With the recent, quick and dismissive ruling by the Alaska Supreme Court over the blatant unconstitutionality of Ranked Choice Voting, we have officially entered the next stage of public discourse, naked judicial tyranny. In the past, there was some semblance of decorum and the facade of judicial impartiality. Some.. semblance. Over the last season of COVID they have now realized that the facade is unnecessary and the mask can come off. No one is watching the watchers and they know it, and they know that WE KNOW that they know it… and they simply do not care.
The sad fact is, I believe the corruption of Alaska politics is complete. The fix is in, and while we had already planned to host a constitutional convention debate, we had no idea the Supreme Court would wantonly disregard the actual State Constitution so quickly, flippantly in fact, as to reinforce the need for Alaska to begin this conversation. Our constitution CLEARLY spells out how we must elect our governor, and it is the job of the supreme court to adjudicate laws as abiding with, or repugnant to, our state constitution and rule accordingly. The reality is they no longer have to even pretend they believe that the constitution means what we say it means.
On February 1st, 7PM, John Coghill of Fairbanks, former Republican Alaska Senate Majority Leader and multi-term senator will square off against Bob Bird of Kenai, Chairman of the Alaskan Independence Party and Radio Talk Show host, at Valley Performing Arts in Wasilla. Special thanks to VPA for allowing the event at their facility during their spring schedule.
The debate will be Lincoln-Douglas style for an hour of moderated longform point and then formal rejoinder from the opposition. This will be an exercise in statesmanship and a battle of ideas, not the embarrassing, childish bickering we were all subjected to at our most recent presidential debates. At the end of the hour, there will be a 30-minute Q&A for guests to question presenters.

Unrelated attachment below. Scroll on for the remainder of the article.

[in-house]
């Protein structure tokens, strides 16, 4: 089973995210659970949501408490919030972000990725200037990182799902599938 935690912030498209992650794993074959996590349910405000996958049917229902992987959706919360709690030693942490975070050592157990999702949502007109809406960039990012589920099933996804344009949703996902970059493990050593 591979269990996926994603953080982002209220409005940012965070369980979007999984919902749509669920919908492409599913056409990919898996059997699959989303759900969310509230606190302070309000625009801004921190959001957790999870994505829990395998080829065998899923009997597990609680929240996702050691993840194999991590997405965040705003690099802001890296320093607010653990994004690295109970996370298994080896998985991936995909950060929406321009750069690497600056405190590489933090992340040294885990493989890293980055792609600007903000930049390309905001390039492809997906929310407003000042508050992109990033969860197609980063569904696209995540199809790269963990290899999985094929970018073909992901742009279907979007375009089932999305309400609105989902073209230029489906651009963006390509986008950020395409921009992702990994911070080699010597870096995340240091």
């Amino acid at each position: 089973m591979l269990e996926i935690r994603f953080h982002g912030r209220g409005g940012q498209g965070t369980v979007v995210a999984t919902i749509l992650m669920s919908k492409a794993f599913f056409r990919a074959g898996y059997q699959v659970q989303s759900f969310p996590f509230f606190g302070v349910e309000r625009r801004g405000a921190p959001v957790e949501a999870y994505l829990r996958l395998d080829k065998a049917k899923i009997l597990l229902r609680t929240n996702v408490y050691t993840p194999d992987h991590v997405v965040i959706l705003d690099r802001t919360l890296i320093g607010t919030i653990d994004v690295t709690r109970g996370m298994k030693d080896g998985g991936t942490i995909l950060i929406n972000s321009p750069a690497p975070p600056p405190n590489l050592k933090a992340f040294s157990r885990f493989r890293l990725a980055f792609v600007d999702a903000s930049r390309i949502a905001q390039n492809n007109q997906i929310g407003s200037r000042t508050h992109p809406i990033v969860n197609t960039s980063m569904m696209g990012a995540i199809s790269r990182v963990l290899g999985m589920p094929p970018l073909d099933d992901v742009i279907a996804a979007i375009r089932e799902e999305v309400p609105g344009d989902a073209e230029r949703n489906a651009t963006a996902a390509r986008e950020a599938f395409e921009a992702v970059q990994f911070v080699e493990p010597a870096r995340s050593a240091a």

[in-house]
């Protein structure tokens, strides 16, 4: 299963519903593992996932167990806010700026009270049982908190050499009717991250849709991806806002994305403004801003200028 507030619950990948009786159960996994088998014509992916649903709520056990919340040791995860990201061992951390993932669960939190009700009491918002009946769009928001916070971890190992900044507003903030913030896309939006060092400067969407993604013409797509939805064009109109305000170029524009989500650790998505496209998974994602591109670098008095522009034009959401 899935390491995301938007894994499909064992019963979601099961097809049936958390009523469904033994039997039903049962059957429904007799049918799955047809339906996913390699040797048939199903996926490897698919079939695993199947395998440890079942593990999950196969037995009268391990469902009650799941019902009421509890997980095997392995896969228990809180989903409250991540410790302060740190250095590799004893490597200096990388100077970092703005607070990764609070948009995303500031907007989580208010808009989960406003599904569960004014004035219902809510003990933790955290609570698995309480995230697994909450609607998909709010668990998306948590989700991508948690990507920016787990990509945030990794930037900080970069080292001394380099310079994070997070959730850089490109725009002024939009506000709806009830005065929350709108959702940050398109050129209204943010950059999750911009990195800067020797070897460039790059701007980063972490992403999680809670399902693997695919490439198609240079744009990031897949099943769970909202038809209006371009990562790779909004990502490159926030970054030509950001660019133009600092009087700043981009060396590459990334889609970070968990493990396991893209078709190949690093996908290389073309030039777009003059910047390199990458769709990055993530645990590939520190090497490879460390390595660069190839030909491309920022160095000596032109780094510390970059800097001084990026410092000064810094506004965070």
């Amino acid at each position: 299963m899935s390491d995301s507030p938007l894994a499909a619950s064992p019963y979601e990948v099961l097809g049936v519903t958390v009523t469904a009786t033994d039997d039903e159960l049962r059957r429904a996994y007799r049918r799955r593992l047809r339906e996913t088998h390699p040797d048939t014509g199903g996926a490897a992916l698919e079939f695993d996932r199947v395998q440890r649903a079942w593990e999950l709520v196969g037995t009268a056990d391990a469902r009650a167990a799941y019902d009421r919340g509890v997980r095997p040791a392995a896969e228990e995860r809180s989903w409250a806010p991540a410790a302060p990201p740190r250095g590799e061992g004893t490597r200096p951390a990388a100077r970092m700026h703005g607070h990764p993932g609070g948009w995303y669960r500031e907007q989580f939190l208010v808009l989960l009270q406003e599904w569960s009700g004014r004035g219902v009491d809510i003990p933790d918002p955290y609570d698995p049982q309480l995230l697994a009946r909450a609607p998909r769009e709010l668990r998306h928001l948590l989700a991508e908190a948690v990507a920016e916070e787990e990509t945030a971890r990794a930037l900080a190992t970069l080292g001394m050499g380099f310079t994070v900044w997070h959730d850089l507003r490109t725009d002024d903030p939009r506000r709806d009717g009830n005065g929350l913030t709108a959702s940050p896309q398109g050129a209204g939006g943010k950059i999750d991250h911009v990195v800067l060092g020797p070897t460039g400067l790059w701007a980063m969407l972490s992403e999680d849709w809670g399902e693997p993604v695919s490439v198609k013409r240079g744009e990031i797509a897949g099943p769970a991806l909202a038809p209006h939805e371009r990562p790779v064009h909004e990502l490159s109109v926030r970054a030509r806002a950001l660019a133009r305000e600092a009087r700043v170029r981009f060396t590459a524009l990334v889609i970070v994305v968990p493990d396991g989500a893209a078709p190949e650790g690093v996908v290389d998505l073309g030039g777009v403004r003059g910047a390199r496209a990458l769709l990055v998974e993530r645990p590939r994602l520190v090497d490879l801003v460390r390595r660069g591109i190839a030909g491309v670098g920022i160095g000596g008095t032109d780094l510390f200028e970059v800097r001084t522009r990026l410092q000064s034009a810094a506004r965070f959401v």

Worthy of note, these two gentlemen both align on the conservative side of the aisle, which is important for a nuanced discussion because while Bird believes a CON CON is truly the only option left to Alaskans, Coghill believes the risks outweigh the potential rewards. There is a case to be made for both sides. Were this simply a debate between the political left and right, it would likely sway no one, as politics there have largely devolved into memes and team sports thanks to the quick dopamine hits of social media and society’s reluctance to read.
Imagine if the political left were to have the courage face its own cancel culture and meaningfully argue with its own side… be a bit like watching Bill Maher say things with which you are totally shocked to agree.
One thing is for certain, we cannot wait until summer or fall to start fleshing out the need, the considerations, and the mechanisms for conducting a constitutional convention. This discussion must begin in earnest, NOW, so the people of Alaska have ample time to look around at our state and decide for themselves whether the gears of politics in Alaska grind slowly but effectively, or whether the gears have now bound up in the rust of corruption and must finally be fixed. There is much to consider and this decision cannot be made lightly.
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